The Five Pillars of Off-Season Training

The Off-Season is the best time for cyclists to make significant improvements for the following season. This Fall, for those of you with big goals and aspirations, NOW is the time to get on a plan and start training. Right now you have a huge opportunity to begin your off-season training to take your performance to the next level in 2023. How? Read on - or listen to our recent podcast on the Five Pillars Off-Season Training.

Here is what ON-season training looks like... because there is no off season for better results next year.

As coaches, we look forward to the off season because it is a time when we can work on athletes' weaknesses without having to worry about their performance in upcoming races. As a result, we can start with the basics and methodically take athletes through a 4- to 6-month off-season training program that elevates their performance. There's a saying "the off season is where you can make the greatest gains," and we couldn't agree more.

The goal of our off-season training program is to increase the athlete's power at threshold and race-specific power outputs. Our off-season training program is divided into 5 phases that as a whole are much greater than the sum of the parts. To measure improvement we test at the end of the weight training phase, end of the sweet spot build and right before the first race with expectations of a 3-20% increase in power at threshold. Thereafter we monitor race data to track improvements in FTP and power.

The 5 Annual Training Plan Phases are:

  1. Annual Training Program (ATP planning)
  2. Fall Foundation, Aerobic Endurance & Muscle Tension Intervals
  3. Weight Lifting: 10 Week, 4 Phase, Cycling Specific
  4. Sweet Spot Part 1, 2, and 3: building a "Hemi-Powered Aerobic Engine"
  5. Race Specific Intervals

1. Annual Training Program (ATP)

The Annual Training Plan in TrainingPeaks that we develop for our athletes is the 10,000-foot view that outlines goals and when the 4 training phases will occur. We use this overview to identify timeframes for performance testing, and to work backwards from "A" races. A common coach question is 'when do you want to be your fastest?" When is your "A race"? These answers help determine when to begin the on season training, when to build base, and when to switch from base to race. We call this a worksheet because it is a work in progress, its fluid and may be changed. Goal setting is a process, often times an athlete's race program is ironed out by late February here in Colorado. Earlier for warmer weather states such as California, Texas, & Arizona. We use the ATP to stay focused as the coach & athlete designing training programs in 4-week blocks.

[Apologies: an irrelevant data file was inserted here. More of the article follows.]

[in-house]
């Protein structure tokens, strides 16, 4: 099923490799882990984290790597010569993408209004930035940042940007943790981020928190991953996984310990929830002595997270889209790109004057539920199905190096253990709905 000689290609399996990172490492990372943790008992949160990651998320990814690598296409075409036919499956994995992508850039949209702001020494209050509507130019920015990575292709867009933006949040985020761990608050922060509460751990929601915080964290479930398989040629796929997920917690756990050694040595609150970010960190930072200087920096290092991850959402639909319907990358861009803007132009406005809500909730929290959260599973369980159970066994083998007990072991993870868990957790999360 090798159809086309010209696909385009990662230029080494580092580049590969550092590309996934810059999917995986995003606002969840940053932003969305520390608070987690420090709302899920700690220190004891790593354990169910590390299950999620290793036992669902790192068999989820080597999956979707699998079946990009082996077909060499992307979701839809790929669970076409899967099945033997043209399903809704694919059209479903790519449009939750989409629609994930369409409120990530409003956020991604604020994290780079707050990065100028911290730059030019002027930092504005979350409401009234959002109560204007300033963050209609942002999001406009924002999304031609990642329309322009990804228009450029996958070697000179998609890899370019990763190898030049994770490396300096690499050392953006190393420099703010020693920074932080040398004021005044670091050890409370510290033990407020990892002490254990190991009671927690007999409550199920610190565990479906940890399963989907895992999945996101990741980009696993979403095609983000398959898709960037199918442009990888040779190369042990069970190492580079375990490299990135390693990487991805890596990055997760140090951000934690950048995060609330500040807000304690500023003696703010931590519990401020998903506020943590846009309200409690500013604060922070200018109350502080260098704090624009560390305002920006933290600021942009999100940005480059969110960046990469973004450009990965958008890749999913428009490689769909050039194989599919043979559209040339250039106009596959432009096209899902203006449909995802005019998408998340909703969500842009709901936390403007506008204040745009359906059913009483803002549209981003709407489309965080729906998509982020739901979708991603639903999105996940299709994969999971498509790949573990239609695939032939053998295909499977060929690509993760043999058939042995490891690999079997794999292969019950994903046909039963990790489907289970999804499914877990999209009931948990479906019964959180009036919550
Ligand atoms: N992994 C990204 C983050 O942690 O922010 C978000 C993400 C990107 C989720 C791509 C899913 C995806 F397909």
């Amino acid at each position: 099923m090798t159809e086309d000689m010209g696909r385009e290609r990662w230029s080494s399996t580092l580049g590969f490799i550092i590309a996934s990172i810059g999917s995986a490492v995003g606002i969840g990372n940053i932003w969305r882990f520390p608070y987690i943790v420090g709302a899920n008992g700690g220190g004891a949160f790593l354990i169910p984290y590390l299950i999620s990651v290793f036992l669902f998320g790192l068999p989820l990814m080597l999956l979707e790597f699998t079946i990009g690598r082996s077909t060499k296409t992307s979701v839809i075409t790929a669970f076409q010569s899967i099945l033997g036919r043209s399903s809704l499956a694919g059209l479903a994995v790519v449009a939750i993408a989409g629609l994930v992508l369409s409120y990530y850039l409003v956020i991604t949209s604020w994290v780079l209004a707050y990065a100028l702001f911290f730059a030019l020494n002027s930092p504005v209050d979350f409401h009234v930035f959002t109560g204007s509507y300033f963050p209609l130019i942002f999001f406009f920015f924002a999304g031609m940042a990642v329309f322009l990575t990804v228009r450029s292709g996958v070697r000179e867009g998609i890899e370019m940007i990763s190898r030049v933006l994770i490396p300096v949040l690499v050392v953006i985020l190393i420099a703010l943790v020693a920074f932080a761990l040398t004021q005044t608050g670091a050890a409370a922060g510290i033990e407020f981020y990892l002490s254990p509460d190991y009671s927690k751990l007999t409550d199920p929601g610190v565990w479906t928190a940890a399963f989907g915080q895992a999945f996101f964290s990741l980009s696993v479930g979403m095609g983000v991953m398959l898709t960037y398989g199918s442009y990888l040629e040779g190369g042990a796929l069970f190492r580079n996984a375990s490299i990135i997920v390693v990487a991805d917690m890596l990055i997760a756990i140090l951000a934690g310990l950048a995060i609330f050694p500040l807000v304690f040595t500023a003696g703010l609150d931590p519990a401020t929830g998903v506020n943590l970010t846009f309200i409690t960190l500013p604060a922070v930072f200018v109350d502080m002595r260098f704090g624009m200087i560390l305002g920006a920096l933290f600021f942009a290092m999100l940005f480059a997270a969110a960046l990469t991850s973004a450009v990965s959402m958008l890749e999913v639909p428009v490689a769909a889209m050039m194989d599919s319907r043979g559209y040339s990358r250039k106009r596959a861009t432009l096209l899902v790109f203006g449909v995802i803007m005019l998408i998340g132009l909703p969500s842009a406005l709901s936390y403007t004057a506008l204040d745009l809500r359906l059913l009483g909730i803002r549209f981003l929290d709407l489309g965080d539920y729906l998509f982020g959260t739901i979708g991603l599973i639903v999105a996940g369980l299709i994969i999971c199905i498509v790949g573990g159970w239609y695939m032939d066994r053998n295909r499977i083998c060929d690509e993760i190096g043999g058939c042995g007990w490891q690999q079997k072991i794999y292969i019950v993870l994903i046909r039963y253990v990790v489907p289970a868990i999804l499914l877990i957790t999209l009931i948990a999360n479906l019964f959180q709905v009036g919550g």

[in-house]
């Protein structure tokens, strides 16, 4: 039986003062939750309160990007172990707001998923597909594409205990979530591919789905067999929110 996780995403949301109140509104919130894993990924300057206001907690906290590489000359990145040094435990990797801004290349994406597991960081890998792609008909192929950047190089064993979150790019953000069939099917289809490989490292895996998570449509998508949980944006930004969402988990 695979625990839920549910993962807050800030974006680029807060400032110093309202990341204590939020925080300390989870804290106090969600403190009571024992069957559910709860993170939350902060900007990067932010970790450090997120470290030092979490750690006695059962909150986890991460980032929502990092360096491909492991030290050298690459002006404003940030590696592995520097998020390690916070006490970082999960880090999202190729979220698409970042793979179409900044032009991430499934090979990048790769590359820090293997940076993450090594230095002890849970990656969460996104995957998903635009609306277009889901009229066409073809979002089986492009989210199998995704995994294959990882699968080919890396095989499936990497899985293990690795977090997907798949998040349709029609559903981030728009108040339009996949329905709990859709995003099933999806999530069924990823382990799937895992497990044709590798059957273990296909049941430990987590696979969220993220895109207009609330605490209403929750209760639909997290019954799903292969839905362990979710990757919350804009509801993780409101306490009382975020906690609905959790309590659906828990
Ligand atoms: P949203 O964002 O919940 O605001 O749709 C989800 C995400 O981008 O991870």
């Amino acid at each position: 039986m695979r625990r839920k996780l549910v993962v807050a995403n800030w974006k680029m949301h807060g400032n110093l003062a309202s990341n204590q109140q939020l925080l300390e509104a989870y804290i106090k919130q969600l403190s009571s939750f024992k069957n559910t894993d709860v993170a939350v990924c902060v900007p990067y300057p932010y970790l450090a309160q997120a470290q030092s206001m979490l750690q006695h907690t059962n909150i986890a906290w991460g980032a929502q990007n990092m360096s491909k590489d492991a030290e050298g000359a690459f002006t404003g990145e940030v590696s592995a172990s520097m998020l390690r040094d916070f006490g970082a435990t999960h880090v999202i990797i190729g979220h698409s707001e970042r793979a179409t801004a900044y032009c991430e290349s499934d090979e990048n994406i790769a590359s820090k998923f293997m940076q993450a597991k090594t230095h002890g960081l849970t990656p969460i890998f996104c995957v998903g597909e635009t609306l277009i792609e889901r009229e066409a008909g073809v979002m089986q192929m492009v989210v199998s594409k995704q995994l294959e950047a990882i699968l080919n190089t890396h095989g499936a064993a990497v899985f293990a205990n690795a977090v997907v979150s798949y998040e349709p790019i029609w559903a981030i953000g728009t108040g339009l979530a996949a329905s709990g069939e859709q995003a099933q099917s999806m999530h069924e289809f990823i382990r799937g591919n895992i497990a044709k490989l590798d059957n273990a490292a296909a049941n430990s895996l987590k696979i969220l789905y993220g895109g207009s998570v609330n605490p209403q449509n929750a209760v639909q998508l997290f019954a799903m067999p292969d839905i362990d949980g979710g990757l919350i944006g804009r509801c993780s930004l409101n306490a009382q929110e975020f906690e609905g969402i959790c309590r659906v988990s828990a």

2. Fall Foundation, Aerobic Endurance

The Fall time frame is an opportunity to work on one's weaknesses and carry a level of fitness into the winter months. It may be a time to start losing weight, ride a fixed gear or get in some big rides before the winter forces many of us indoors. For some athletes cyclocross racing may be used for training. We also use this time for muscle endurance work in the form of Muscle Tension Intervals aka MTi's. It is VERY IMPORTANT to note that this is a time where our coaches are creative with training and flexibility is key. Compared to the Spring, training is relaxed and low key. Our coaches tend to stay away from intervals and instead encourage fun group rides, riding from the bottom to top of various climbs, "Strava Hunting", and so forth. If the athlete is a 'roadie' he or she may be encouraged to mountain bike or to dabble in cyclocross racing. If an athlete's climate dictates short rides over the winter, we will use the Fall as a time to 'get fit' so as to carry a significant amount of adaptations into the winter months. We will raise the athlete's Chronic Training Load (CTL), prescribe a regeneration block and test at the end of the block to set an off season power at threshold (FTP) benchmark.

(Purchase the 3-week $29 Foundations Training Plan HERE)

For our athletes that are severely affected by daylight savings we will often schedule the Fall Foundation to end just prior to daylight savings so that the next block of training (weight lifting) occurs in the gym where daylight is not a factor.

3. Weight Lifting, 10 weeks & 4 Phases: Cycling Specific

Adaptation > Hypertrophy > Strength > Power with the last two phases coupled to on the bike neuromuscular work. Anyone can lift weights but remember that our 10-week cycling specific weight lifting program is speed specific and therefore effective for improving power output on the bike. We also use this time to work on muscle imbalances, core strength and flexibility.

(Buy our 10-week Weight Lifting Plan HERE)